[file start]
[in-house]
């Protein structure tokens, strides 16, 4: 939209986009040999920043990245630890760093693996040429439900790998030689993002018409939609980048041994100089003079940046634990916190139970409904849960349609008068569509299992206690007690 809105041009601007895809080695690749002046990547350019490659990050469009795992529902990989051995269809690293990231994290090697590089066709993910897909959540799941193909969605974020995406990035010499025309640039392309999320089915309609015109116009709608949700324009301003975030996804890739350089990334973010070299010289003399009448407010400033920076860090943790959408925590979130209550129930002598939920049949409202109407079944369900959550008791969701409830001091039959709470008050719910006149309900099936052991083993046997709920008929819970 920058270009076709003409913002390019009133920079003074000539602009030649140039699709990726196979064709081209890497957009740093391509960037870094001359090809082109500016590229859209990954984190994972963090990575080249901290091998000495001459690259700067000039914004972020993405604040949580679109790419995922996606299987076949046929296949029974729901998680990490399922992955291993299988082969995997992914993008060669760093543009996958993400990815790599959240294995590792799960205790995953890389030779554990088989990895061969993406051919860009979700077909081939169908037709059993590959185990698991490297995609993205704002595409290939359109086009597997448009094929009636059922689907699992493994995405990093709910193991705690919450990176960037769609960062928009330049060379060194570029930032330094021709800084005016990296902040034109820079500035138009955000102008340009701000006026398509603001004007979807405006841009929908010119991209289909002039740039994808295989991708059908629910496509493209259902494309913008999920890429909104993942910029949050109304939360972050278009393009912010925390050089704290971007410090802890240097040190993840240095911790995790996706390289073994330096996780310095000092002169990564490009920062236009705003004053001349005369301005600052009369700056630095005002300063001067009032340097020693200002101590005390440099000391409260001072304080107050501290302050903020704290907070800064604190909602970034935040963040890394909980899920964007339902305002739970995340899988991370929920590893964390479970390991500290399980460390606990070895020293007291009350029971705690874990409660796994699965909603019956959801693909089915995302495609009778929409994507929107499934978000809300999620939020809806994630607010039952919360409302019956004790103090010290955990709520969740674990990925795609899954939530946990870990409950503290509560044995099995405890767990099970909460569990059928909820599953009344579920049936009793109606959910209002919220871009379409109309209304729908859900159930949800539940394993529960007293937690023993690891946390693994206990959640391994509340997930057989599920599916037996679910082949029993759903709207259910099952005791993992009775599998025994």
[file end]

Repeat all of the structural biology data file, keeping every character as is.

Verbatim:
[in-house]
């Protein structure tokens, strides 16, 4: 939209986009040999920043990245630890760093693996040429439900790998030689993002018409939609980048041994100089003079940046634990916190139970409904849960349609008068569509299992206690007690 809105041009601007895809080695690749002046990547350019490659990050469009795992529902990989051995269809690293990231994290090697590089066709993910897909959540799941193909969605974020995406990035010499025309640039392309999320089915309609015109116009709608949700324009301003975030996804890739350089990334973010070299010289003399009448407010400033920076860090943790959408925590979130209550129930002598939920049949409202109407079944369900959550008791969701409830001091039959709470008050719910006149309900099936052991083993046997709920008929819970 920058270009076709003409913002390019009133920079003074000539602009030649140039699709990726196979064709081209890497957009740093391509960037870094001359090809082109500016590229859209990954984190994972963090990575080249901290091998000495001459690259700067000039914004972020993405604040949580679109790419995922996606299987076949046929296949029974729901998680990490399922992955291993299988082969995997992914993008060669760093543009996958993400990815790599959240294995590792799960205790995953890389030779554990088989990895061969993406051919860009979700077909081939169908037709059993590959185990698991490297995609993205704002595409290939359109086009597997448009094929009636059922689907699992493994995405990093709910193991705690919450990176960037769609960062928009330049060379060194570029930032330094021709800084005016990296902040034109820079500035138009955000102008340009701000006026398509603001004007979807405006841009929908010119991209289909002039740039994808295989991708059908629910496509493209259902494309913008999920890429909104993942910029949050109304939360972050278009393009912010925390050089704290971007410090802890240097040190993840240095911790995790996706390289073994330096996780310095000092002169990564490009920062236009705003004053001349005369301005600052009369700056630095005002300063001067009032340097020693200002101590005390440099000391409260001072304080107050501290302050903020704290907070800064604190909602970034935040963040890394909980899920964007339902305002739970995340899988991370929920590893964390479970390991500290399980460390606990070895020293007291009350029971705690874990409660796994699965909603019956959801693909089915995302495609009778929409994507929107499934978000809300999620939020809806994630607010039952919360409302019956004790103090010290955990709520969740674990990925795609899954939530946990870990409950503290509560044995099995405890767990099970909460569990059928909820599953009344579920049936009793109606959910209002919220871009379409109309209304729908859900159930949800539940394993529960007293937690023993690891946390693994206990959640391994509340997930057989599920599916037996679910082949029993759903709207259910099952005791993992009775599998025994």